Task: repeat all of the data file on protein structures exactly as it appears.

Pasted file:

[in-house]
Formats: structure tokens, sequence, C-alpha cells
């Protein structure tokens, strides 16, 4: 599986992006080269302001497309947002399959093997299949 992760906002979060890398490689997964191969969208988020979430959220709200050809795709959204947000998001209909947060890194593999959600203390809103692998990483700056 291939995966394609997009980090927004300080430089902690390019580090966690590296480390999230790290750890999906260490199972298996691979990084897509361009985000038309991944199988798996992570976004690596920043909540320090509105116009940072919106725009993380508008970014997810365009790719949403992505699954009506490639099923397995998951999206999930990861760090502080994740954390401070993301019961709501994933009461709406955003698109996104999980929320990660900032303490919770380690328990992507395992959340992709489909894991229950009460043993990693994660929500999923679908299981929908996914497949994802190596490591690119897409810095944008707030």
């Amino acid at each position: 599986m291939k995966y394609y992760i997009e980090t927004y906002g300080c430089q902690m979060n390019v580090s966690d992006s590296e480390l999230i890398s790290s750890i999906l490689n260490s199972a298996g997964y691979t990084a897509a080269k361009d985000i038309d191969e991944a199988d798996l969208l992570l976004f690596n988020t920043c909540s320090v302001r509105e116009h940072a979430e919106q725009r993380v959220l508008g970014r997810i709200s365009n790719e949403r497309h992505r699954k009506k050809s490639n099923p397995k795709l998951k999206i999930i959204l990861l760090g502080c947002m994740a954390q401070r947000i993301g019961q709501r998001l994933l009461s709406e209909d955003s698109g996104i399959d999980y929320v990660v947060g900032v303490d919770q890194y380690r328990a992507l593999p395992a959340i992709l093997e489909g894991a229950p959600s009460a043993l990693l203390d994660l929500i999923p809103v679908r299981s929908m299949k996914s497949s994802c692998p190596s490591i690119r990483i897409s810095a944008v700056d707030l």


[in-house]
Formats: structure tokens, sequence, C-alpha cells
């Protein structure tokens, strides 16, 4: 599986992006080269302001497309947002399959093997299949 992760906002979060890398490689997964191969969208988020979430959220709200050809795709959204947000998001209909947060890194593999959600203390809103692998990483700056 291939995966394609997009980090927004300080430089902690390019580090966690590296480390999230790290750890999906260490199972298996691979990084897509361009985000038309991944199988798996992570976004690596920043909540320090509105116009940072919106725009993380508008970014997810365009790719949403992505699954009506490639099923397995998951999206999930990861760090502080994740954390401070993301019961709501994933009461709406955003698109996104999980929320990660900032303490919770380690328990992507395992959340992709489909894991229950009460043993990693994660929500999923679908299981929908996914497949994802190596490591690119897409810095944008707030």
């Amino acid at each position: 599986m291939k995966y394609y992760i997009e980090t927004y906002g300080c430089q902690m979060n390019v580090s966690d992006s590296e480390l999230i890398s790290s750890i999906l490689n260490s199972a298996g997964y691979t990084a897509a080269k361009d985000i038309d191969e991944a199988d798996l969208l992570l976004f690596n988020t920043c909540s320090v302001r509105e116009h940072a979430e919106q725009r993380v959220l508008g970014r997810i709200s365009n790719e949403r497309h992505r699954k009506k050809s490639n099923p397995k795709l998951k999206i999930i959204l990861l760090g502080c947002m994740a954390q401070r947000i993301g019961q709501r998001l994933l009461s709406e209909d955003s698109g996104i399959d999980y929320v990660v947060g900032v303490d919770q890194y380690r328990a992507l593999p395992a959340i992709l093997e489909g894991a229950p959600s009460a043993l990693l203390d994660l929500i999923p809103v679908r299981s929908m299949k996914s497949s994802c692998p190596s490591i690119r990483i897409s810095a944008v700056d707030l």